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Questions remain over sunlight

26 Feb 2020

Questions remain over sunlight Image

New legislation aimed at protecting inner-city parks from overshadowing has been amended to remove Docklands from its remit at the direction of the Minister for Planning Richard Wynne.

The proposed amendment to the Melbourne Planning Scheme outlines new controls to protect public parks from overshadowing in winter.

It specified that, as the CBD and Southbank are already under tighter controls, the amendment was aimed at parks in inner-city suburbs such as Docklands, Kensington and Carlton.

In those areas, the amendment would implement mandatory winter sun protection and increase the hours of protection from 11am to 2pm in spring and autumn, to 10am to 3pm in winter.

The policy was pushed for years by City of Melbourne Greens councillors Rohan Leppert and Cathy Oke. The pair first moved a motion proposing a review of the sunlight policy in 2015.

But when the amendment was released for public exhibition by the Planning Minister in August last year, Docklands had been carved out of the legislation.

Cr Leppert said he was disappointed by the exclusion.

“As our central city increases in density our green spaces will only become more critical to community health. That’s why Cr Oke and I commissioned these new planning controls, which included Docklands when they were drafted,” Cr Leppert said.

“Docklands’ planning controls are infamously opaque, with most development determined by confidential agreements between Development Victoria and developers, rather than by clear and publicly available controls in the planning scheme.”

“Removing the sunlight rules from Docklands just perpetuates the secret planning processes favoured by Development Victoria, keeping the public in the dark.”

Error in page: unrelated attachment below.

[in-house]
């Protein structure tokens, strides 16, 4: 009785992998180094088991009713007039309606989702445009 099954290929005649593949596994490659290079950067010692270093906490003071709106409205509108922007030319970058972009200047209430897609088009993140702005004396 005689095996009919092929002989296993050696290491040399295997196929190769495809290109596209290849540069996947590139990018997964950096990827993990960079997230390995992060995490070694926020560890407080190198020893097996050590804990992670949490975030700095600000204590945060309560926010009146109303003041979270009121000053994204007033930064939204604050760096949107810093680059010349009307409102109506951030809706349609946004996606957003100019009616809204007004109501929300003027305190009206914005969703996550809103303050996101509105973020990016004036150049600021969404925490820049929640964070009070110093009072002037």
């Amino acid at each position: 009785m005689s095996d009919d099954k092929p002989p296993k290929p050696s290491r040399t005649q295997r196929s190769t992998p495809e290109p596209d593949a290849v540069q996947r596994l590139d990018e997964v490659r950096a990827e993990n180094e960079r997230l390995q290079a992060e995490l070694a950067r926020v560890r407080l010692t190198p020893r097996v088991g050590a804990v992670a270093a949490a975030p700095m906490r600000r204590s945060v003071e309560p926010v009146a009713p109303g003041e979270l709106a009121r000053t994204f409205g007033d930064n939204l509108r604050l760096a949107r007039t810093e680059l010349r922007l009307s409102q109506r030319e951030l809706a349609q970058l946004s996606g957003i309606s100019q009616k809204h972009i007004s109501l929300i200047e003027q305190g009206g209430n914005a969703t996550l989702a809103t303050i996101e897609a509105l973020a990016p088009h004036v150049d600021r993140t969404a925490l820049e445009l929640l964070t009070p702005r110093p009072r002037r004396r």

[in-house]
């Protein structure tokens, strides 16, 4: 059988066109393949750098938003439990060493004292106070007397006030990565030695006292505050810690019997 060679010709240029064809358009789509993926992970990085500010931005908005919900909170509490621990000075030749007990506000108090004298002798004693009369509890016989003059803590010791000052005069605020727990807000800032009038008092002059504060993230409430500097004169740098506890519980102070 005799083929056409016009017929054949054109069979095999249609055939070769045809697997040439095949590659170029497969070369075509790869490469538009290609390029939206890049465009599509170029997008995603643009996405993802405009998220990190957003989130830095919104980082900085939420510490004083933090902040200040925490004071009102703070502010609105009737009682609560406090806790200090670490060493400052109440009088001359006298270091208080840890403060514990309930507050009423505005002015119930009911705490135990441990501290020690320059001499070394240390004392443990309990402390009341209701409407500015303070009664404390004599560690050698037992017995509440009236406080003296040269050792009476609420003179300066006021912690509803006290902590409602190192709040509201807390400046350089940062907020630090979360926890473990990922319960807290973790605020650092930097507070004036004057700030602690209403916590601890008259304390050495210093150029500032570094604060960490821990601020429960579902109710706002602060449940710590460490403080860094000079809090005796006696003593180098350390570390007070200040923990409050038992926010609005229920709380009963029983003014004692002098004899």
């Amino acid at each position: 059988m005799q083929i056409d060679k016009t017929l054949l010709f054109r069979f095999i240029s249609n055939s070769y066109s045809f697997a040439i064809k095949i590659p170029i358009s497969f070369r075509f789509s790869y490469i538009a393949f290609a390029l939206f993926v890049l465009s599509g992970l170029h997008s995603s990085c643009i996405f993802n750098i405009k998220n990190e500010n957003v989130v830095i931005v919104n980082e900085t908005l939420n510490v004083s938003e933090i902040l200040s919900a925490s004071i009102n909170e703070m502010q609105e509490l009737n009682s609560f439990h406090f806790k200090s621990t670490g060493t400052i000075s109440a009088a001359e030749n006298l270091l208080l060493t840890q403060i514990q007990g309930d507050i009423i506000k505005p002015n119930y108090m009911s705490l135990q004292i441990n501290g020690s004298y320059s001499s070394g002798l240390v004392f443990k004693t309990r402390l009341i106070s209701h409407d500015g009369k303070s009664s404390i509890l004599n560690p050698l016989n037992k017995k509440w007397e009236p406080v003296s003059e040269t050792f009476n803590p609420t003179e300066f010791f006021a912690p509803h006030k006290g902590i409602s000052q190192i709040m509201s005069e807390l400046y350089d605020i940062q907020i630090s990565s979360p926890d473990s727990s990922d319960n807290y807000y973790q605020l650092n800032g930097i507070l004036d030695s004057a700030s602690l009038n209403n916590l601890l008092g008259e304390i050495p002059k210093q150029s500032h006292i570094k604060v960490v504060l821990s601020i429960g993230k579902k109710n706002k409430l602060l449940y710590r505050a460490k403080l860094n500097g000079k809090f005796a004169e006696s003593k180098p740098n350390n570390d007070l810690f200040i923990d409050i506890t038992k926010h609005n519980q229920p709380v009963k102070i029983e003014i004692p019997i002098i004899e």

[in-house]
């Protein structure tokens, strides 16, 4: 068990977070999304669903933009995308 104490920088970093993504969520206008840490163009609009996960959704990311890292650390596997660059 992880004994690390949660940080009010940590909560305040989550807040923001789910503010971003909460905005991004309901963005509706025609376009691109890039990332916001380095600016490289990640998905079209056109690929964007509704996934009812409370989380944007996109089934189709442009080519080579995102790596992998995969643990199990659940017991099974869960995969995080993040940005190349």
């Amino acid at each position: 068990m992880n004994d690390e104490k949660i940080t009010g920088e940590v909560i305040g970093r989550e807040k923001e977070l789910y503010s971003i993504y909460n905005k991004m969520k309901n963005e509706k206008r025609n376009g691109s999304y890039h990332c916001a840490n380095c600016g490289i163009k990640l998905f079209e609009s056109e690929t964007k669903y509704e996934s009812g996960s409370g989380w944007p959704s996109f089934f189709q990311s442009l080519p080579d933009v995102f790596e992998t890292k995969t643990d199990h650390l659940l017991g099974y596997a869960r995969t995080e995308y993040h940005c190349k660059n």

The future of Ron Barassi Snr Park – which opened in 2015 and which residents describe as Docklands’ only real park – has been the focus of residents’ concern since learning of the exclusion.

The park is located next to one of few remaining undeveloped lots in the area, owned by developer MAB.

Local resident Adriana Brudan said it was “one step forward, two steps back”.

“Docklands doesn’t need more shadow, we hardly have any green space,” she said.

“There’s going to be a school nearby and it’s surrounded by buildings and roads. There’s nothing where those kids can go and play.”

“We were happy when we got the park because we basically didn’t have a park. But there are already issues with it. I take my children there and the children’s area is right under the highway, so it’s already in shade for half the day.”

“The other green areas I wouldn’t call parks. They’re tiny and often shaded.”

The amendment cited research into the impacts of sun deprivation on physical and mental health.

Local resident and chair of the Victoria Point owners’ corporation (OC) Dr Janette Corcoran said parkland was a necessity.

“Docklands residents and workers need a park for their health and wellbeing. So too will the school children attending Docklands’ new primary school next year,” Dr Corcoran said.

"We have a park; it just needs to be protected. Docklands is always excluded from sustainability and planning goals. The government could treat Docklands this way when no one lived or worked here – but they will find it a different story now.”

In response to questions about the justification for the exclusion of Docklands, a spokesperson for Minister for Planning Richard Wynne said the amendment would go to an independent planning panel for consideration.

“This amendment needs to go through an exhaustive public process by an independent panel so that all views can be heard,” the spokesperson said.

“Any development in this area needs to be in accordance with the Development Plan requirements.”

The panel is expected to begin in April and will review submissions received during public exhibition.

Submissions were made in support of the exclusion of Docklands by developer Lendlease, while the Property Council of Australia opposed the amendment citing its impact on future development.

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